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Forest reveals climate change's surprising damage

Higher sea levels. More intense storms. Drought.

These are the most common impacts associated with climate change.

But what about pond algae? Or diseased moose? Or less maple syrup?

In the December edition of the scientific journal BioScience, scientists detail how climate change has been affecting — and could further change — a forest ecosystem in New Hampshire. The study seeks to go beyond the most obvious impacts to understand how climate change is playing out at a unique location in everything from soil dynamics to wildlife habits.

“We know it is going to get warmer and maybe it is going to get wetter, and that has important effects,” said Peter Groffman, a senior scientist at Cary Institute of Ecosystem Studies in Millbrook and lead author of the study. “But the way that those effects are actually going to play out in a real ecosystem is very complicated because it depends on just how the climate changes in a particular place. It depends on the plants and animals that are in that place. And it depends on everything that has happened in that place in the past.”

The study is noteworthy for the number of contributors — nearly two dozen, drawn from federal agencies, academic institutions and nonprofits — and for where it was conducted.

Researchers worked at Hubbard Brook Experimental Forest, a 7,700-acre preserve in central New Hampshire set aside in 1955 by the U.S. Forest Service for long-term research. Hubbard Brook is akin to a living laboratory, replete with sensors and data stretching back decades. The forest service manages 80 such sites nationwide.

“This network is really important because things in the environment change very slowly and in complex ways,” Groffman said, “and one way to sort them out is to have this network of long-term sites where you can collect basic data and see how the environment is changing.”

Groffman said he was most surprised by how much has changed during the winter months at Hubbard Brook. Though the amount of snowfall has not changed, it doesn’t stay on the forest floor as long as it used to. That means sunlight has begun reaching the forest floor earlier in the year, jump-starting microorganisms that decompose organic matter into nutrients.

The problem? Trees aren’t ready to take up those nutrients until they leaf out, a process that has not kept up with the soil warming. Without those huge straws drawing from the soil, some of the nutrients have begun to leach into streams, rivers and lakes.

“It’s bad for the forest, and it’s bad for the receiving waters,” Groffman said. “When the phosphorus ends up in receiving streams and lakes, it causes an overgrowth of algae.”

A biology professor from Vassar College has projected that less snow cover could mean more disease for the local moose. Since moose like tromping through high snow — and deer don’t — the moose in Hubbard Brook have been less susceptible to a deer-borne parasite.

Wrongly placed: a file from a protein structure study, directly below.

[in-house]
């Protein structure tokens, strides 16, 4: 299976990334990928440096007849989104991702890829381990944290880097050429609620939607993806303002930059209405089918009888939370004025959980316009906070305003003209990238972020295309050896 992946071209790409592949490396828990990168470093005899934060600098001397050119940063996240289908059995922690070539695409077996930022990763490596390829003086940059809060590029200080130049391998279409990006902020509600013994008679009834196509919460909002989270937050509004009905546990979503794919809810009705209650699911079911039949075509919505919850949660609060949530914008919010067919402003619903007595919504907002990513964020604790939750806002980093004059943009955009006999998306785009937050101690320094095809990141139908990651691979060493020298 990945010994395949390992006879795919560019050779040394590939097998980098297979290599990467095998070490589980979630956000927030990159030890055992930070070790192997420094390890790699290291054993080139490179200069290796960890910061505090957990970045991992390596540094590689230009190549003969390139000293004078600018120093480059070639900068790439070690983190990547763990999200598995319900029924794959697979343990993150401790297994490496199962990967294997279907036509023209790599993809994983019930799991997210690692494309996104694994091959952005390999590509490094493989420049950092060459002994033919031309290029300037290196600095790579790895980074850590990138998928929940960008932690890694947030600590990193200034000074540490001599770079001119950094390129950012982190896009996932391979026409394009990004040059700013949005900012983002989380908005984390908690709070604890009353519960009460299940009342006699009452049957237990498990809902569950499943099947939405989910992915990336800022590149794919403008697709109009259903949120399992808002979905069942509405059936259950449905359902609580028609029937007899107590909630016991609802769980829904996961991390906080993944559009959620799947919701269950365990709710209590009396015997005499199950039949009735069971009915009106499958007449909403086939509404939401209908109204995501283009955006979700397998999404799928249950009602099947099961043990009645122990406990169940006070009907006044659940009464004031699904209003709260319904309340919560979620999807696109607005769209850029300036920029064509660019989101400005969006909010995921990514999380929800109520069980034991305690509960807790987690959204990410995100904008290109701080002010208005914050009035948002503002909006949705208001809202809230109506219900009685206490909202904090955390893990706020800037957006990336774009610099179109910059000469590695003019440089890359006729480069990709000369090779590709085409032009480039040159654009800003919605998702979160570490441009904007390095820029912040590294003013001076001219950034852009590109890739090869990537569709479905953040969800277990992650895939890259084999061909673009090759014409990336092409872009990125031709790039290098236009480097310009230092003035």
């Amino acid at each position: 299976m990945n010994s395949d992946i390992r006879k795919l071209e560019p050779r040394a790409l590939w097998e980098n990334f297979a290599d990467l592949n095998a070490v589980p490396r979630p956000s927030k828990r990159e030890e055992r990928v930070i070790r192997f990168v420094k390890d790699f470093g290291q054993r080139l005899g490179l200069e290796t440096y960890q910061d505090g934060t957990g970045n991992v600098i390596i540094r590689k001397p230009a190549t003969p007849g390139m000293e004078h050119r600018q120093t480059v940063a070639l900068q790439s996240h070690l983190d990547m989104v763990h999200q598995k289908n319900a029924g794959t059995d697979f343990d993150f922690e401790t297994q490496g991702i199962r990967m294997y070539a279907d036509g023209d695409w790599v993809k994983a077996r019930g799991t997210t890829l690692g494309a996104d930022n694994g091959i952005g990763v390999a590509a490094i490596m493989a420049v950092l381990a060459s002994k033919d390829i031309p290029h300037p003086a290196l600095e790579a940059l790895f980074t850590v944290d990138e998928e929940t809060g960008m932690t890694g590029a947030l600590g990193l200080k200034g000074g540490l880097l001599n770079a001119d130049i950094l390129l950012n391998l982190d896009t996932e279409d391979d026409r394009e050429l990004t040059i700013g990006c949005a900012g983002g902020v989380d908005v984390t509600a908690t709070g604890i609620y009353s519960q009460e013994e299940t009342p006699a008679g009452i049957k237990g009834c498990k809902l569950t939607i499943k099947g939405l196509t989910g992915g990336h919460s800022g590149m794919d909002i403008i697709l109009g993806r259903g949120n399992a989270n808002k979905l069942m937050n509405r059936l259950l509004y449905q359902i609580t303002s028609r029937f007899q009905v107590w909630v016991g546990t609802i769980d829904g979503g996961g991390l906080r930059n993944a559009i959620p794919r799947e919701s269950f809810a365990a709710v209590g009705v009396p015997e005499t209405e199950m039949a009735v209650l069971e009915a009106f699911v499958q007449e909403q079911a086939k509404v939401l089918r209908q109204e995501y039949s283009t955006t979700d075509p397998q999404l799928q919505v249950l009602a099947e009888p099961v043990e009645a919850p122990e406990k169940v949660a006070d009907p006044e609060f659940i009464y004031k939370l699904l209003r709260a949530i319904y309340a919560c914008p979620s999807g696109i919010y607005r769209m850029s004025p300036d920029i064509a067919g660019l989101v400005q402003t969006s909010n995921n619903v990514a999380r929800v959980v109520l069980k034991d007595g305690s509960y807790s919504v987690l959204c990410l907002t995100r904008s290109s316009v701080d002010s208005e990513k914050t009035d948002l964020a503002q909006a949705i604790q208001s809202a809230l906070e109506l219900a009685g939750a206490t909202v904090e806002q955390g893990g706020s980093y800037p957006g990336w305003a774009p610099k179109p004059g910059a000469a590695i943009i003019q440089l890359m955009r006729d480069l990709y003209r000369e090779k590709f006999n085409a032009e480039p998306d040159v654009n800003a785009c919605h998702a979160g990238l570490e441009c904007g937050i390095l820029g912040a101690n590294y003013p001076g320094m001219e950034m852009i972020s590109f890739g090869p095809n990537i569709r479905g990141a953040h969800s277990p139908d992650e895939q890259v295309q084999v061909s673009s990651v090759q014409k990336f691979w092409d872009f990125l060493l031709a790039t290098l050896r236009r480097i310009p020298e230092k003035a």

The brain-worm parasite is spread in the deer’s feces. Moose pick it up when they go eat in their aquatic environments in the summer. As snow cover reduces, deer will expand their range in Hubbard Brook, Vassar’s Lynn Christenson said.

“You realize (the effect of climate change) is way more complex than just predicting what it is going to look like when the temperature rises by X degrees,” Christenson said. “It’s not that simple.”

Less snowpack means that during the coldest months, the forest floor may be more prone to hard freezes. The study says sugar maple tree roots are particularly susceptible to damage from soil freezing, potentially leading to increased mortality and reduced sap production for maple syrup.

Other impacts are less clear. Some models have projected that climate change could be a good thing for the hemlock tree. But warmer temperatures also may allow the invasive woolly adelgid to expand its territory. The pest sucks sap from hemlocks and has had devastating effects elsewhere in the country.

The scientists say their findings could be a resource for other ecosystems that share characteristics with Hubbard Brook.

“As you get more studies like this alerting people to the surprising way climate change is playing out, it’s going to direct people to start paying attention to some of these things,” Groffman said.

And since it’s clear that climate change affects different ecosystems in different ways, the study highlights the need for continued research, the scientists say. Understanding how each unique area is affected, they say, allows for better planning.

“We have choices to make,” Christenson said. “We can decide what we would like to be around in the future. And the only way we can understand what we want to have around in the future is understanding what we require and how those things come together to provide those things that are so important to us.”

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